Mix the dry ingredients together and then add the dairy. Stir until fairly well mixed, cover and refrigerate for 12 hours. This will lead to a rather sticky mess, to be honest, but trust me! It will work. Do not forget to cover, however, otherwise a nasty skin will develop.

The following morning, go ahead and combine the eggs, applesauce, melted butter and vanilla, if using, then add to the soaked flour mixture. Stir until just mixed – any over mixing at this point will lead to very heavy pancakes.

Heat a griddle to medium low and grease it. I used to use canola oil for this, but have since experimented with other things. Butter does not work well! You need some other oil, such as sunflower or safflower, or if you want the flavor of it, coconut oil. I do not like olive oil, even though it has a nice high smoke point, simply because the flavor is too obvious for me. Experiment until you find one that works for you.

What you want to do is put about a TBSP of oil in the pan and use a paper towel as a grease mop. Lightly brush the oil around the pan, being careful not to burn yourself, and set the now greasy paper towel aside for the next one. Ladle in about 1/3 – 1/2 c of batter and cook until the edges start to get glossy and the center bubbles, then flip. Re-grease your pan with the paper towel before starting another pancake.

Load them up with more grass fed butter and some organic grade B maple syrup and enjoy!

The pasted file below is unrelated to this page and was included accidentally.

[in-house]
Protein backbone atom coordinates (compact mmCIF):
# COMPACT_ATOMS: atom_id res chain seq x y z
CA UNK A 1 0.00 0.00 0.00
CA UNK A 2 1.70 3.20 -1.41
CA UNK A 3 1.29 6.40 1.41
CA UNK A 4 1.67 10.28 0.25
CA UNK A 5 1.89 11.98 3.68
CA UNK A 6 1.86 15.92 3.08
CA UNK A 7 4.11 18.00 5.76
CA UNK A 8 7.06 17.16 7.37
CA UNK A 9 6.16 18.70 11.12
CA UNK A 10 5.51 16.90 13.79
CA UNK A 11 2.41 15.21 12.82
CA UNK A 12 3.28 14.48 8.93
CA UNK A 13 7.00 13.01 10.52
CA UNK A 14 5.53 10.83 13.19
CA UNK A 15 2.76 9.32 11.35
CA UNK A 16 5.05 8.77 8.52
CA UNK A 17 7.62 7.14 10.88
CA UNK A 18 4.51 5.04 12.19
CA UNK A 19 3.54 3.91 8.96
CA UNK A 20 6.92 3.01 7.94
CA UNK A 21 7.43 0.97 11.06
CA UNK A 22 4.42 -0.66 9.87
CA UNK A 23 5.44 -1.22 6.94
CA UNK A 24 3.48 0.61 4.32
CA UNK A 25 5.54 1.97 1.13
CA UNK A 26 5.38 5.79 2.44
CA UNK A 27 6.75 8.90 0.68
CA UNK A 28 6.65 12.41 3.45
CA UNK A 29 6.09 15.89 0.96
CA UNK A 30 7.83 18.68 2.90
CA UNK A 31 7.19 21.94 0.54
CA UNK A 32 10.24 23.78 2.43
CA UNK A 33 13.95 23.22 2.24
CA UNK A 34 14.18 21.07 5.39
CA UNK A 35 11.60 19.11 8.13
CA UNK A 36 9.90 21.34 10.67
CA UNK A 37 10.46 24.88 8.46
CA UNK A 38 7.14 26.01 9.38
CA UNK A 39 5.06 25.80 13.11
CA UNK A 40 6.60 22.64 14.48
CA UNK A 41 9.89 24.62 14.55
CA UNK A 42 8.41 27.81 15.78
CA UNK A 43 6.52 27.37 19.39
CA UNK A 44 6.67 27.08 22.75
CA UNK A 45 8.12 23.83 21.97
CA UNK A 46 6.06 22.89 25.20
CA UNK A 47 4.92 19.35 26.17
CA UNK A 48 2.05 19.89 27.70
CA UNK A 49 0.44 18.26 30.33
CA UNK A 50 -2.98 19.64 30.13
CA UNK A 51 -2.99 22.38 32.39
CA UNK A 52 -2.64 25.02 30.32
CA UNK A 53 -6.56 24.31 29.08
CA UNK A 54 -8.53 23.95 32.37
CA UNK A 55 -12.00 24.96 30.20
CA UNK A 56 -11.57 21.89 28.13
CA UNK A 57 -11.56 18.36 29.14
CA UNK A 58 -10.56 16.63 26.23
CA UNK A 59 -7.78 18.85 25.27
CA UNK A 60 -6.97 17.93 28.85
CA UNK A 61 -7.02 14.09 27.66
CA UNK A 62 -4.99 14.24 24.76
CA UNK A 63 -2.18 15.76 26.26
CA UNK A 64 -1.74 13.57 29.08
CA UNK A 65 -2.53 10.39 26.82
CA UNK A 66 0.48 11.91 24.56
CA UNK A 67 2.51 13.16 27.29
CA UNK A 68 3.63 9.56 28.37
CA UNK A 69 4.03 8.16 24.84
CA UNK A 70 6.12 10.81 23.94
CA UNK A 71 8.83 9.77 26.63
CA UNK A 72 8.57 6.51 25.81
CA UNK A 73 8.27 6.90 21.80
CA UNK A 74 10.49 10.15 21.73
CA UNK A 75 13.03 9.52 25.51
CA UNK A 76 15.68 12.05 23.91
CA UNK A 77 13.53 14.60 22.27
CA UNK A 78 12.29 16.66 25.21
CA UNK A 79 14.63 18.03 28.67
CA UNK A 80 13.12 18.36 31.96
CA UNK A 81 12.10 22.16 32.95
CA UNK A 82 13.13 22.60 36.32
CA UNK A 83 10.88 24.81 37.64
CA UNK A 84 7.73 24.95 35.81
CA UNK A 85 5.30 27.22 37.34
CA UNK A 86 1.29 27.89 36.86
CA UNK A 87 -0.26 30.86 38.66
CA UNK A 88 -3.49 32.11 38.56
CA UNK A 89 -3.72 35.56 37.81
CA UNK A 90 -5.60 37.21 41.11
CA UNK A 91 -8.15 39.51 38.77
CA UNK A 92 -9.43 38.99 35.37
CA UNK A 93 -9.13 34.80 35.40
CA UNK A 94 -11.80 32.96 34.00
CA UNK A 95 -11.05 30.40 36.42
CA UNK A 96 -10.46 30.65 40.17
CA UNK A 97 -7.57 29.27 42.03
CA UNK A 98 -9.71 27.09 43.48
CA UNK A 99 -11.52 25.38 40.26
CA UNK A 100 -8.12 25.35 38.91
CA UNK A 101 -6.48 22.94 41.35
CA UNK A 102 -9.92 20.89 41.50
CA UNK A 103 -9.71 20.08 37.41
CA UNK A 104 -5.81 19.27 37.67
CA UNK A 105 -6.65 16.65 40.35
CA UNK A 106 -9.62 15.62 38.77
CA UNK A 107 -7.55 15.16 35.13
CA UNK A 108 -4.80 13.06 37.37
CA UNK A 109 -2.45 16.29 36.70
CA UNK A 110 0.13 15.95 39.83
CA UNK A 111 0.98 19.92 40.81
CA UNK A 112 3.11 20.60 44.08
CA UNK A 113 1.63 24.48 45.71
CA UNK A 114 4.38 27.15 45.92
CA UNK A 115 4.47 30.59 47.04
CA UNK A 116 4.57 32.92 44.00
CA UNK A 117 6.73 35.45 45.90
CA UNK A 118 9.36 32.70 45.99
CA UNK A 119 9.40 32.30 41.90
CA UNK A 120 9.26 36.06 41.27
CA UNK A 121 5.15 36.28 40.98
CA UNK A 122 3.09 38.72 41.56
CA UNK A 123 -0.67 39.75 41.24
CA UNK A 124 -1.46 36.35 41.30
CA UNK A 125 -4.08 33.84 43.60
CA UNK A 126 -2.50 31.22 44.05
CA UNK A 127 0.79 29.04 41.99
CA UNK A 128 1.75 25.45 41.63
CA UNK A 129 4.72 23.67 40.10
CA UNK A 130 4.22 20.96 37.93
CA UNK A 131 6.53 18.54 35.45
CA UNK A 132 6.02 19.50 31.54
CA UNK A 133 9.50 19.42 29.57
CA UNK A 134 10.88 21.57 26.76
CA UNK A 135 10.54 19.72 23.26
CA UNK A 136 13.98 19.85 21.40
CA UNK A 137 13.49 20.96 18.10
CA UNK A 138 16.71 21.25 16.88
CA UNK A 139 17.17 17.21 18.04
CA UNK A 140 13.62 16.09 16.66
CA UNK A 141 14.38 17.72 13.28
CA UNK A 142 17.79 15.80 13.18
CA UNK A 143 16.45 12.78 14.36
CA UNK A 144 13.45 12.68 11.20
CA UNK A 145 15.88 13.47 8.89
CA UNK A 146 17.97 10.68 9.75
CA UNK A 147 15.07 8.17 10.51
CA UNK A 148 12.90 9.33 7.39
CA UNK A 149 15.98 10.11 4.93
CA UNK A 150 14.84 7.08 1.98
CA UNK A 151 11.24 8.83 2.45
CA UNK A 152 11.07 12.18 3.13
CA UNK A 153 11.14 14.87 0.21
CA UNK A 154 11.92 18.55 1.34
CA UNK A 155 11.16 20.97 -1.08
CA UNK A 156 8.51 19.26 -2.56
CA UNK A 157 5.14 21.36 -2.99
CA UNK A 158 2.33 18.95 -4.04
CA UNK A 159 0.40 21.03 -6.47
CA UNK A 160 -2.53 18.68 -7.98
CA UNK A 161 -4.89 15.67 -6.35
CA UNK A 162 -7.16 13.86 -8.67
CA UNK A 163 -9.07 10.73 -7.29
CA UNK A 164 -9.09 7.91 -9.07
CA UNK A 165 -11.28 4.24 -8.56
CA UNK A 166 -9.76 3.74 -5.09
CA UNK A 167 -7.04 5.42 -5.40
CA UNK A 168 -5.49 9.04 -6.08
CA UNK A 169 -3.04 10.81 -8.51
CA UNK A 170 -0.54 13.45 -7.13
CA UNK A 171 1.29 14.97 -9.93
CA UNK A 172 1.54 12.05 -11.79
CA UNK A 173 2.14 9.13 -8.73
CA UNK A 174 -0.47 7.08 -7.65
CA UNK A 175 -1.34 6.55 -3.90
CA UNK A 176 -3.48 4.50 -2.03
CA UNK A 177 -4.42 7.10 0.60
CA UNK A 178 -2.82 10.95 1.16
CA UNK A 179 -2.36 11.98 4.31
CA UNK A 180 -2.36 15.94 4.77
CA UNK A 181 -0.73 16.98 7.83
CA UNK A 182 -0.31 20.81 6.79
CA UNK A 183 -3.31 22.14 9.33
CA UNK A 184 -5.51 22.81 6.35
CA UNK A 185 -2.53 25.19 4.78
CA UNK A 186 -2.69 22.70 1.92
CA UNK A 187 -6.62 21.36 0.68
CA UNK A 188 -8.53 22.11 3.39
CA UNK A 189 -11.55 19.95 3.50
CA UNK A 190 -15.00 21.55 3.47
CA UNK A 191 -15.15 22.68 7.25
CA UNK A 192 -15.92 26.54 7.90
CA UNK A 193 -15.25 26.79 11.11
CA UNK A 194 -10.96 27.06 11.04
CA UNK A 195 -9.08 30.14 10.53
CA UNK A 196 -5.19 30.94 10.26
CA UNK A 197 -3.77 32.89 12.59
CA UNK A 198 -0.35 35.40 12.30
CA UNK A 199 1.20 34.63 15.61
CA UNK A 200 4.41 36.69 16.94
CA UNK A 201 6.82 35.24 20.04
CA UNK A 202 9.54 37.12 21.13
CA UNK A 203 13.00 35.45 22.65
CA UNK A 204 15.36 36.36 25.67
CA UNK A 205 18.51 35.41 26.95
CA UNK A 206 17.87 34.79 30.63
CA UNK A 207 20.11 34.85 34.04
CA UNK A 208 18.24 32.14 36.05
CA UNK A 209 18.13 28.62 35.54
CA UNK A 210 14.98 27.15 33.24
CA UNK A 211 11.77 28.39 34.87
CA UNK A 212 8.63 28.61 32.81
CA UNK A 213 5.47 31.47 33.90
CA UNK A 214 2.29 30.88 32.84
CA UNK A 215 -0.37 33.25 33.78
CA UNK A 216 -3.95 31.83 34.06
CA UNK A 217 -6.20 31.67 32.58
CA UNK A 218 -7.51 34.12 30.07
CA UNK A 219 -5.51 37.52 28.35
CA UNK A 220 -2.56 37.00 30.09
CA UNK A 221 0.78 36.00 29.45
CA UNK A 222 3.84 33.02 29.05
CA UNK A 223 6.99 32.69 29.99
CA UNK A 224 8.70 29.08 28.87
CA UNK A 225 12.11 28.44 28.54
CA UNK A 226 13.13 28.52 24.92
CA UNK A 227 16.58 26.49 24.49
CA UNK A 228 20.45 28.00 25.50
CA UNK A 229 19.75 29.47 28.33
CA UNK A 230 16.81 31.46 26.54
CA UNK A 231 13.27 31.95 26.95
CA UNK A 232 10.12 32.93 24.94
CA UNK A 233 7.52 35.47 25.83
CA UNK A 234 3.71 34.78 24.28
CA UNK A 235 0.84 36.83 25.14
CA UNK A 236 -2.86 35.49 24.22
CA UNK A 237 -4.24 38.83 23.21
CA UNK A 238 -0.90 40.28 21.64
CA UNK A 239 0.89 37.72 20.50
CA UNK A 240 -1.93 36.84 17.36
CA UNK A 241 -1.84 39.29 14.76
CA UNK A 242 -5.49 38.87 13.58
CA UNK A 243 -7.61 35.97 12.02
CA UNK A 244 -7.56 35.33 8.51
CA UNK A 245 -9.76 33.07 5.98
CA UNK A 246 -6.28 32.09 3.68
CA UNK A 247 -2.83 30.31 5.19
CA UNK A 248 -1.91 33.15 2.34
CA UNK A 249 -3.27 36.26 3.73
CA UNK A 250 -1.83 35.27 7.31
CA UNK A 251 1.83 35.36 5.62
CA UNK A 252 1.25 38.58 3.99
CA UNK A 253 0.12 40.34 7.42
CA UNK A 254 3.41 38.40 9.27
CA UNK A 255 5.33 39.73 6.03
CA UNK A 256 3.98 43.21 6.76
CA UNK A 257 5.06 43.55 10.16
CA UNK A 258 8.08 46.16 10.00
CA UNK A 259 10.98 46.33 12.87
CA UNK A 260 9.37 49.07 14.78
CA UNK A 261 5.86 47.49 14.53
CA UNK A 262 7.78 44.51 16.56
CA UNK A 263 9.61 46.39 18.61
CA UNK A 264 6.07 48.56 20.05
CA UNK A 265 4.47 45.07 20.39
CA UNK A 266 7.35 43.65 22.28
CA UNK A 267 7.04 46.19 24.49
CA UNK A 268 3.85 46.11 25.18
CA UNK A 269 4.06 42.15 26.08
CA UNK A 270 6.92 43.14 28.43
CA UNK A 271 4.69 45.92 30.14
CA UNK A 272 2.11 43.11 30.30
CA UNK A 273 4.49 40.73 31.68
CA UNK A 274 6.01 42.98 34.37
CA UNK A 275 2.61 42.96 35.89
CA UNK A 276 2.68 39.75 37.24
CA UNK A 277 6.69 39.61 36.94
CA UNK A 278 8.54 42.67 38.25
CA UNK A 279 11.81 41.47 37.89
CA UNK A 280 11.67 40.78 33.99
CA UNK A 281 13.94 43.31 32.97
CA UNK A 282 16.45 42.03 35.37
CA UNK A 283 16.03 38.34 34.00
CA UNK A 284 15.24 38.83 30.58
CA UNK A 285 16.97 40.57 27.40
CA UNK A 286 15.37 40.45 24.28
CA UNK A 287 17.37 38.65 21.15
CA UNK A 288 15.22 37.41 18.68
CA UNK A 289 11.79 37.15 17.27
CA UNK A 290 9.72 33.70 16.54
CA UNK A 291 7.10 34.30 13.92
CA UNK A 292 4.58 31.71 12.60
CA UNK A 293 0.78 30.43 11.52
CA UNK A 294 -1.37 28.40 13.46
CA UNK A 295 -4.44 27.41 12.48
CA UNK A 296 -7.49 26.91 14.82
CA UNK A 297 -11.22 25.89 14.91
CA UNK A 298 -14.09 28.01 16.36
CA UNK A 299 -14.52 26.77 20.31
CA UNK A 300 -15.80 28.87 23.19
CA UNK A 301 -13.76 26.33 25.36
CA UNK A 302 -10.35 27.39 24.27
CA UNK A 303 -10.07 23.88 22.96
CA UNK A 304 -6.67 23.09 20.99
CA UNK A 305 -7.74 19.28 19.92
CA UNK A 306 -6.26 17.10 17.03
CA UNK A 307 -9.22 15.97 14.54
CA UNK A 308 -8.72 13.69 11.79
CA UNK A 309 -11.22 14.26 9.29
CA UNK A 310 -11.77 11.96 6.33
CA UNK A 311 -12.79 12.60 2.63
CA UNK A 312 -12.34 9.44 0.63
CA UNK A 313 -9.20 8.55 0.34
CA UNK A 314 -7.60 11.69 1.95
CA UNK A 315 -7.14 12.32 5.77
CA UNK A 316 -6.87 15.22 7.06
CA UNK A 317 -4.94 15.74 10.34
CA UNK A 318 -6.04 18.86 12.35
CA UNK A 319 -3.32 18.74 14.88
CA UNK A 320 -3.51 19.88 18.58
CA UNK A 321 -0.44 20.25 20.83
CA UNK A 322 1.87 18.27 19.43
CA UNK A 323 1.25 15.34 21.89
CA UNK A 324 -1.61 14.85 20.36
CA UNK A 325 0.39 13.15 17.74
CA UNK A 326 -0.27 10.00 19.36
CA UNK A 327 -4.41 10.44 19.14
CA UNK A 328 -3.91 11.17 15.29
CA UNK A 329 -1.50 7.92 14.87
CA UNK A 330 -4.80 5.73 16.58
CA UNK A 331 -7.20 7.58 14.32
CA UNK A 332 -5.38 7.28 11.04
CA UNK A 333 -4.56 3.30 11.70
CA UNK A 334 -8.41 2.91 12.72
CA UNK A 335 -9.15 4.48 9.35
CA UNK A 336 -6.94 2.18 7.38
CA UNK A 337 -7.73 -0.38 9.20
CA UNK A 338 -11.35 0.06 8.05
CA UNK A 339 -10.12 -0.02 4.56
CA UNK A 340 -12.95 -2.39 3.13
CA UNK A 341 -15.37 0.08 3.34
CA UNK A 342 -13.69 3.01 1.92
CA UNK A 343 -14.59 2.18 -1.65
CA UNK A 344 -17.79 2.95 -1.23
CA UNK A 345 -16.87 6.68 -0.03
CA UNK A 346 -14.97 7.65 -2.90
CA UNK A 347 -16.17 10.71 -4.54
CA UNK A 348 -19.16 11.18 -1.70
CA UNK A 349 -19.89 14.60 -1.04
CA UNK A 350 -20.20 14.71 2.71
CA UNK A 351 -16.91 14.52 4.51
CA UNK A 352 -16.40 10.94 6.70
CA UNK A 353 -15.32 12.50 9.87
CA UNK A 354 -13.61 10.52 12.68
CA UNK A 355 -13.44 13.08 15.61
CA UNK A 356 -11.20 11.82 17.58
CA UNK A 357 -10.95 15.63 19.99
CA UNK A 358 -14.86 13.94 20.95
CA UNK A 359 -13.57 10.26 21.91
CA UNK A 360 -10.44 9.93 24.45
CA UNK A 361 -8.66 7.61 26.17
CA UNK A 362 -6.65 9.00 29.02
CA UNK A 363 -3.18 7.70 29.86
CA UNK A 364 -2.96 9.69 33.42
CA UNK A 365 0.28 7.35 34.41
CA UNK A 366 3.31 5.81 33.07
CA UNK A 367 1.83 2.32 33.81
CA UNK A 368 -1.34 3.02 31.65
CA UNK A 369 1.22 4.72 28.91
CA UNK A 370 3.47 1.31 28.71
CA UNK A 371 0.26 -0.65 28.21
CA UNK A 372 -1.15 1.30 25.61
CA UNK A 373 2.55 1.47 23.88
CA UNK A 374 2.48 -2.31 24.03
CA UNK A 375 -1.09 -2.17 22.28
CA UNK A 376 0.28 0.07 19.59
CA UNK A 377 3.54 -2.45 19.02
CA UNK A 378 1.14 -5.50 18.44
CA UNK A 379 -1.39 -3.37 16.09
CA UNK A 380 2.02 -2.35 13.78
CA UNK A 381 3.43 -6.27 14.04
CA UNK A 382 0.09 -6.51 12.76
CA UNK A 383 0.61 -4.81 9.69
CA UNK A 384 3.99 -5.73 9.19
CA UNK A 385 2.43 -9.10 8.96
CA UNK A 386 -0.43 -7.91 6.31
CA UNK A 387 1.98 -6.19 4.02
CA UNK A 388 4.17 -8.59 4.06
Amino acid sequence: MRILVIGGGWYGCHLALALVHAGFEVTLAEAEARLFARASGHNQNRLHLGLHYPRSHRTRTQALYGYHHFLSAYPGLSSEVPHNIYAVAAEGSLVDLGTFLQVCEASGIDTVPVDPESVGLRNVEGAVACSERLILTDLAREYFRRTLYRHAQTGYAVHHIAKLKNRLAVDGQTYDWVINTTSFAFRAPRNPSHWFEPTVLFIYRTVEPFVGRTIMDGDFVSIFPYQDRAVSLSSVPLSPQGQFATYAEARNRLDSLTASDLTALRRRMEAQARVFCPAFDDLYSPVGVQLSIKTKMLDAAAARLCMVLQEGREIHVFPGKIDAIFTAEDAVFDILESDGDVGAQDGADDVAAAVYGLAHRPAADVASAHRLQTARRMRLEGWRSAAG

This post has been my contribution to Kelly the Kitchen Kop’s Real Food Wednesday blog carnival.

 

Real Food Remedies? January 15, 2010

This week our whole family was downed by a terrible stomach flu and it had me thinking: What kind of home remedies do people create using real food?

During my studies in Chinese Medicine, we had a whole semester course dedicated to healing with food. Chinese Medicine utilizes nutrition to help people bring themselves into balance and recover from illness. As a result my reliance on food as medicine is somewhat ingrained at this point. However, aside from understanding the energetics of certain ingredients, my recipe box is somewhat limited in terms of “healing foods”.

One of my standbys is certainly chicken noodle soup – there is nothing better than a really rich chicken broth loaded with carrots and celery and chicken fat to really make you feel like you’re healing yourself. Another thing I have only just recently added to my repertoire is home made pro-biotic foods such as kefir and yogurt using the goat milk from my girls. This has come in handy recently due to the bout of stomach flu. I have also been known to make congee – a traditional Chinese porridge made of rice or a combination of rice and millet that is cooked until the grains become gelatinous. Typically done in my crockpot overnight, this can be a great way to get nutrition in a person recovering from an illness or even to wake up the digestion in the mornings the way a bowl of nice oatmeal or hot cereal does. The Chinese frequently add protein to their congee in the form of fried or scrambled eggs and pork, as well as vegetables.